While the operational tempo of military deployments is less than what it was during the height of the Iraq and Afghanistan campaigns, we remain a Nation with an active military. More importantly, regulators remain vigilant in ensuring compliance with the SCRA. The United States Office of the Comptroller of the Currency recently issued a consent order, and the United States Department of Justice recently announced a federal-state partnership to focus on these issues. That partnership was formalized last year as the Financial Fraud Enforcement Task Force, Consumer Protection Working Group formed a Servicemember subgroup that published a manual to educate State Attorneys General on consumer protections for servicemembers.
This guide does not and is not meant to address every issue under the SCRA, but it is meant to help legal professionals gain a basic awareness and to identify issues that might arise. As with any matter, it is recommended that companies engage experienced counsel when facing specific circumstances
potentially involving the SCRA.
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About the Author
John Costello is a Partner in the Financial Services Regulatory & Enforcement Group at Dinsmore & Shohl LLP, who focuses his practice on federal and state regulatory compliance. John counsels clients in compliance with federal and state consumer finance and related regulatory matters, as has advised on the development and documentation of service and product offerings. John routinely advises clients on the creation and implementation of compliance management programs.
John has particular experience with the Servicemembers Civil Relief Act, having served as Chief of the Military and Veterans Rights Bureau of the Illinois Attorney General's office. In the course of that work, he briefed thousands of servicemembers and their families on the benefits and protections to which they were entitled. In the course of that work, John also enforced the law were necessary to ensure compliance. In private practice, John routinely drafts and helps entities implement policies and procedures to ensure SCRA compliance. He has also handled individual and class action litigation arising under the SCRA.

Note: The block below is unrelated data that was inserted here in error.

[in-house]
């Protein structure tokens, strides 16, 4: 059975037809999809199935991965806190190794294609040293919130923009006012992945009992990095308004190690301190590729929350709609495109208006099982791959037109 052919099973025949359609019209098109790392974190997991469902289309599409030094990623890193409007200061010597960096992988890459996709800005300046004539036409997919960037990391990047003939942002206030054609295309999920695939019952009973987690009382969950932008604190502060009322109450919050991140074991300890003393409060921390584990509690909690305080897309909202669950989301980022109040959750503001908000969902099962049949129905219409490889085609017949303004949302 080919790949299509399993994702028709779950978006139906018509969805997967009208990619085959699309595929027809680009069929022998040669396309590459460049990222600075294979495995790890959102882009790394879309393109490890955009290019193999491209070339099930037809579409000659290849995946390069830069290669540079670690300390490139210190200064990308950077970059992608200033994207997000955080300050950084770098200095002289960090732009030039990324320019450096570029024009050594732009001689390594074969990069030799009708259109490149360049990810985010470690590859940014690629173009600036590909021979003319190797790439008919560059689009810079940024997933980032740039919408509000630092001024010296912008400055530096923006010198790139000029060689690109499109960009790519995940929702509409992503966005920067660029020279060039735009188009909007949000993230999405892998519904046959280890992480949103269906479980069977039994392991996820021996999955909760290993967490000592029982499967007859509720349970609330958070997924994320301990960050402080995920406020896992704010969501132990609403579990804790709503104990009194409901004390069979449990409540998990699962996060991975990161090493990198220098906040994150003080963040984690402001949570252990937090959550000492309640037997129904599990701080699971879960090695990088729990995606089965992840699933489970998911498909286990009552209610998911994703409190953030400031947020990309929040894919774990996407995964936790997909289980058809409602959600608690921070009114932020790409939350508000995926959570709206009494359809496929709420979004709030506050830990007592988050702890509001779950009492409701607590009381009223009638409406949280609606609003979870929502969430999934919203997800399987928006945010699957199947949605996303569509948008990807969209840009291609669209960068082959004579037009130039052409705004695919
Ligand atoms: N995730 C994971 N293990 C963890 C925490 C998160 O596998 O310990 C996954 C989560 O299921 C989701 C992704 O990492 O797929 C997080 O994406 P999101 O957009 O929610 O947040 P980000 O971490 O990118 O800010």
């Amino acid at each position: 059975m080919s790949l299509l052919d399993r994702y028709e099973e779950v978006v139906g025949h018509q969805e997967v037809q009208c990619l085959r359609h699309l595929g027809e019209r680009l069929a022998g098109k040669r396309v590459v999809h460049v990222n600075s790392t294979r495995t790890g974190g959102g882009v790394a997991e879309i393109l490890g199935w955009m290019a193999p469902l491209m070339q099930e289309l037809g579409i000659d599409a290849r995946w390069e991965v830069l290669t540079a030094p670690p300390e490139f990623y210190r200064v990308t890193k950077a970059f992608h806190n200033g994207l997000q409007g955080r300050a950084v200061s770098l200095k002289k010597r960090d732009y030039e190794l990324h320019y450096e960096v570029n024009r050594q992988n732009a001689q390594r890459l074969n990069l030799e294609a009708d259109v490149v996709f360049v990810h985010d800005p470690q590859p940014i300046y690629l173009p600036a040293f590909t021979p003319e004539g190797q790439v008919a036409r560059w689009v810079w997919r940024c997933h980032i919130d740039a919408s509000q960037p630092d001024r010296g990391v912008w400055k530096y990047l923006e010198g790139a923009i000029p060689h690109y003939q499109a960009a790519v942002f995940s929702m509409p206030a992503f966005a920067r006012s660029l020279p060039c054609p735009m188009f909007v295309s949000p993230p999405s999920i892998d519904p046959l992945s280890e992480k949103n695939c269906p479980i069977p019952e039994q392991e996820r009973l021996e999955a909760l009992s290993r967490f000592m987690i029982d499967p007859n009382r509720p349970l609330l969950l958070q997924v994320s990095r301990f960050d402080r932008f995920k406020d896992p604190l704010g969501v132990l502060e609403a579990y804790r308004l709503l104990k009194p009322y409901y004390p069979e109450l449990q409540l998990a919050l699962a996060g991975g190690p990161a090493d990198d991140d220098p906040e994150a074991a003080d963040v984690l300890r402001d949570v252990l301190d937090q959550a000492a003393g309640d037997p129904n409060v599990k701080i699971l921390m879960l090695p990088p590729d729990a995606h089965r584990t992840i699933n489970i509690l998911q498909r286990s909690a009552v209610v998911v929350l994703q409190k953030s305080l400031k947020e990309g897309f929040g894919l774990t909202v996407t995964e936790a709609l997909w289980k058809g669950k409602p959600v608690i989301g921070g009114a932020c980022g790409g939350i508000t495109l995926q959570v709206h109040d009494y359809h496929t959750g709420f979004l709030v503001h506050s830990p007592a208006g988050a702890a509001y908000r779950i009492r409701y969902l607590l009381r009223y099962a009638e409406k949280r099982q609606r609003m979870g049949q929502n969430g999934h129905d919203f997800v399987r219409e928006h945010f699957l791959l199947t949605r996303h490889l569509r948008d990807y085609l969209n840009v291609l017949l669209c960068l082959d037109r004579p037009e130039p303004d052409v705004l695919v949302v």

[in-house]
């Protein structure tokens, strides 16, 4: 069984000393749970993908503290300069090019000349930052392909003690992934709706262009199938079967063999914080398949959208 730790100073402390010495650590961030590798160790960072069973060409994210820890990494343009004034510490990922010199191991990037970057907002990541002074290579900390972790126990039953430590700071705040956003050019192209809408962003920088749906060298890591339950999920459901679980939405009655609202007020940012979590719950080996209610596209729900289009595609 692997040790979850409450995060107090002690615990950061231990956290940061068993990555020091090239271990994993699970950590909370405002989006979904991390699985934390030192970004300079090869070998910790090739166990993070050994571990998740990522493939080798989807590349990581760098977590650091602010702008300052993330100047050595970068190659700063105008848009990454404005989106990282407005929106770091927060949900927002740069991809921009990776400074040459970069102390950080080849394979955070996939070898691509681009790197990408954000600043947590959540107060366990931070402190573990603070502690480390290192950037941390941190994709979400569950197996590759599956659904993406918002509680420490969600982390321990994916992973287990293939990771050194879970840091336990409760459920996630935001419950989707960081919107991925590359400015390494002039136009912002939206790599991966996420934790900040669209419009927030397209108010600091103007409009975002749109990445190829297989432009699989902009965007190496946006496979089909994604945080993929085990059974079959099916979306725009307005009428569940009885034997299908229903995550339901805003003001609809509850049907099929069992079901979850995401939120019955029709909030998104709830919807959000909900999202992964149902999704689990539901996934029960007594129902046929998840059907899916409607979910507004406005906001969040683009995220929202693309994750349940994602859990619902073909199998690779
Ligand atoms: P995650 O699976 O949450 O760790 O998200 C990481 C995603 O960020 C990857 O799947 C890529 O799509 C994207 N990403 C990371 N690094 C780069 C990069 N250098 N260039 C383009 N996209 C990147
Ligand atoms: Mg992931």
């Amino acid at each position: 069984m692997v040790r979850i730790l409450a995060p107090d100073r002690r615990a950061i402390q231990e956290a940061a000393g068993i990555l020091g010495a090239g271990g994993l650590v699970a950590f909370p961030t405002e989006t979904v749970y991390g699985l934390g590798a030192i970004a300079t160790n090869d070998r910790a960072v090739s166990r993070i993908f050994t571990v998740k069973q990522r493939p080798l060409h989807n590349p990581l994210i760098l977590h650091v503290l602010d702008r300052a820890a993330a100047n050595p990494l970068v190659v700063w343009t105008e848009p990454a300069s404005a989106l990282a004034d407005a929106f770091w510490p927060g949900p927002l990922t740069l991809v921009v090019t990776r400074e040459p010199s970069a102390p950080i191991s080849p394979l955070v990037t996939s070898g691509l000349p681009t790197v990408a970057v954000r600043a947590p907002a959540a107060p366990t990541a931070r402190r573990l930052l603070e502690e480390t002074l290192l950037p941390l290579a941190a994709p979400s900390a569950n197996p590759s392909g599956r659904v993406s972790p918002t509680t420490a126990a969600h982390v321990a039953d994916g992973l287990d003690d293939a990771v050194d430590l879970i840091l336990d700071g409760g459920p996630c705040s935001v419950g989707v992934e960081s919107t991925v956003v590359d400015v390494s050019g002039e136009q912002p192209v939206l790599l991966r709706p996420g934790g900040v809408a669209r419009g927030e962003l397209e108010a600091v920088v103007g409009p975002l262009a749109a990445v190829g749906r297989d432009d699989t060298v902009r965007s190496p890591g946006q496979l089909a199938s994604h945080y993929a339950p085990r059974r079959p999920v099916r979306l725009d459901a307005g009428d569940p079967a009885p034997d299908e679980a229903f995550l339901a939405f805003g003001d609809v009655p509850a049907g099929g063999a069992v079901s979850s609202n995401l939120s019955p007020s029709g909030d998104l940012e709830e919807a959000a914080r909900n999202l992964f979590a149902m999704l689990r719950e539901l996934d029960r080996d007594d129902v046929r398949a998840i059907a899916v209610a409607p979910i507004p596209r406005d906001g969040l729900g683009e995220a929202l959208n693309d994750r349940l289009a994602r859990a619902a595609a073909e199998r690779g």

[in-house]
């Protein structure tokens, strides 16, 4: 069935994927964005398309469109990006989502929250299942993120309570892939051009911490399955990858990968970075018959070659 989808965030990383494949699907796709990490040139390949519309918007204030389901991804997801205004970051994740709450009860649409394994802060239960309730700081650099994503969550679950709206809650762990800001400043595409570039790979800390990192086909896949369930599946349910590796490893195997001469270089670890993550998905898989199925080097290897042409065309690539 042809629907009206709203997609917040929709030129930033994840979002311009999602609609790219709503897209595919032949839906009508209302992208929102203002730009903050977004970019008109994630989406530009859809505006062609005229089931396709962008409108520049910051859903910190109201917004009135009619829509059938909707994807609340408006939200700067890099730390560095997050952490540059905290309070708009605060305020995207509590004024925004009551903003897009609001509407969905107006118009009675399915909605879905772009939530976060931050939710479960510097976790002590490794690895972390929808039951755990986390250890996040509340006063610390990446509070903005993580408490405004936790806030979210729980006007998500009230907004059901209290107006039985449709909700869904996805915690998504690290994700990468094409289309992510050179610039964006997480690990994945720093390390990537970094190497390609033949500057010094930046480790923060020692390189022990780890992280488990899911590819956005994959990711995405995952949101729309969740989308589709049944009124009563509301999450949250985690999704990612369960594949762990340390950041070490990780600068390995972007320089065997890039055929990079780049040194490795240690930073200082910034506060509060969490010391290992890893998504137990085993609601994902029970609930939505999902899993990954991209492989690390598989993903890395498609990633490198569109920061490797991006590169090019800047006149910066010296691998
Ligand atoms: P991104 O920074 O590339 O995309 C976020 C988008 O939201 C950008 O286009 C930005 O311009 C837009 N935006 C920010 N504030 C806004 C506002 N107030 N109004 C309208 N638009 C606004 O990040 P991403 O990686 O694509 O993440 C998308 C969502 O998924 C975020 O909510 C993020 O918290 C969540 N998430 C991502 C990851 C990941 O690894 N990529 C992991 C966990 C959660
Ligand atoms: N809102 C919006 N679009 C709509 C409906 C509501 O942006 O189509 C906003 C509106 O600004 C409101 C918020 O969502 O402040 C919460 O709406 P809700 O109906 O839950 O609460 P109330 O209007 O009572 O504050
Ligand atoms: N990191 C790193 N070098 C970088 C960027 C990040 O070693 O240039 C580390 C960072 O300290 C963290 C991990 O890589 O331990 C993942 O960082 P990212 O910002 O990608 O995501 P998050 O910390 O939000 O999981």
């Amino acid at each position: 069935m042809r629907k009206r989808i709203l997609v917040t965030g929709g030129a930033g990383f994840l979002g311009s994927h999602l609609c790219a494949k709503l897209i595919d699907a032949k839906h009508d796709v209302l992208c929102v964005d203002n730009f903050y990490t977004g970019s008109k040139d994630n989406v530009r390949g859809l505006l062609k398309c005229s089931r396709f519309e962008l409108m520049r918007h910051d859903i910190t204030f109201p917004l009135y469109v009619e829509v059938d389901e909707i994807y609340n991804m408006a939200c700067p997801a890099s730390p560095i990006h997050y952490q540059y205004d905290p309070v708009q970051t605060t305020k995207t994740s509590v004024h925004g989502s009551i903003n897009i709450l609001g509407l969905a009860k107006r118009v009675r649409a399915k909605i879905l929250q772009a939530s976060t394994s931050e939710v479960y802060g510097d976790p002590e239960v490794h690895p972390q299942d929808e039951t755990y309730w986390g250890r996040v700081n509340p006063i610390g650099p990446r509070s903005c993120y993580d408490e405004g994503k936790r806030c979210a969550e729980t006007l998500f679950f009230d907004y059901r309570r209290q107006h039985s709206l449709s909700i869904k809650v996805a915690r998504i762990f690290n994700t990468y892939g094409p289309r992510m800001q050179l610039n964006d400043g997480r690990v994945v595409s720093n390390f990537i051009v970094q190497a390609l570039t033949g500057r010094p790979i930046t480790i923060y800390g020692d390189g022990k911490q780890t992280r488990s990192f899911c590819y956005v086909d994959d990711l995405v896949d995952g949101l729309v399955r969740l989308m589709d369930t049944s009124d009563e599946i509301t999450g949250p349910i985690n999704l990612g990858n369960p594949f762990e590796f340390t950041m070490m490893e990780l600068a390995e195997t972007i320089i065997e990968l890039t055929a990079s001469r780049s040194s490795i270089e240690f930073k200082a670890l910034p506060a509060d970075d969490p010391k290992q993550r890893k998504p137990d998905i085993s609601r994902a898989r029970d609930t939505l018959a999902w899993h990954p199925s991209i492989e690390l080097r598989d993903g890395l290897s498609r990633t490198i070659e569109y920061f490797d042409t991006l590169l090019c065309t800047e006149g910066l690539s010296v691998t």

John F. Costello
firstname.lastname@example.org (312) 775-1753
Dinsmore & Shohl LLP 227 W. Monroe Street Suite 3850 Chicago, IL 60606
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Citations / Footnotes
Page 3 1 Boone v. Lightner, 319 U.S. 561, 575 (1943). 2 Le Maistre v. Leffers, 333 U.S. 1, 6 (1948). 3 Franklin Soc. for Home-Building & Savings v. Flavin, 40 N.Y.S.2d 582, 583, aff'd, 291 N.Y. 530, cert. denied 320 U.S. 786 (1943).
Page 4 4 50 U.S.C. 3911.
Page 5 5 50 U.S.C. 3911(2)(B). 6 50 U.S.C. 3911(2)(A)(ii).
Page 6 7 50 U.S.C. 3911(2)(C). 8 See Lowe v. United States, 79 Fed. Cl. 218, 227 (U.S. Ct. Fed. Claims 2007) (addressing whether military confinement of a servicemember who has not been discharged or separated constitutes "active duty."). 9 50 U.S.C. 3911(3).
Page 7 10 50 U.S.C. 3959. 11 50 U.S.C. 3911(4). 12 50 U.S.C. 3937.
Page 8 13 50 U.S.C. 3937(b)(1). 14 50 U.S.C. 3937(a)(1)(A). 15 50 U.S.C. 3937(d)(1). 16 50 U.S.C. 3937(a)(2). 17 50 U.S.C. 3937(b)(1).
Page 9 18 50 U.S.C. 3937(c). 19 50 U.S.C. 3952(a). 20 50 U.S.C. 3952(b).
Page 10 21 50 U.S.C. 3953. 22 50 U.S.C. 3953(b). 23 See Housing and Economic Recovery Act of 2008, Public Law 110-289, Title II, Section 2203(a) (effective July 30, 2008 with sunset December 31, 2010); Honoring America's Veterans and Caring for Camp Lejeune Families Act of 2012, Public Law 112-154, Title VII, Section 710 (extending sunset to December 31, 2014); and Foreclosure Relief and Extension for Servicemembers Act of 2014, Public Law 113286, 2(2), Dec. 18, 2014, 128 Stat. 3093 (extending sunset to December 31, 2015).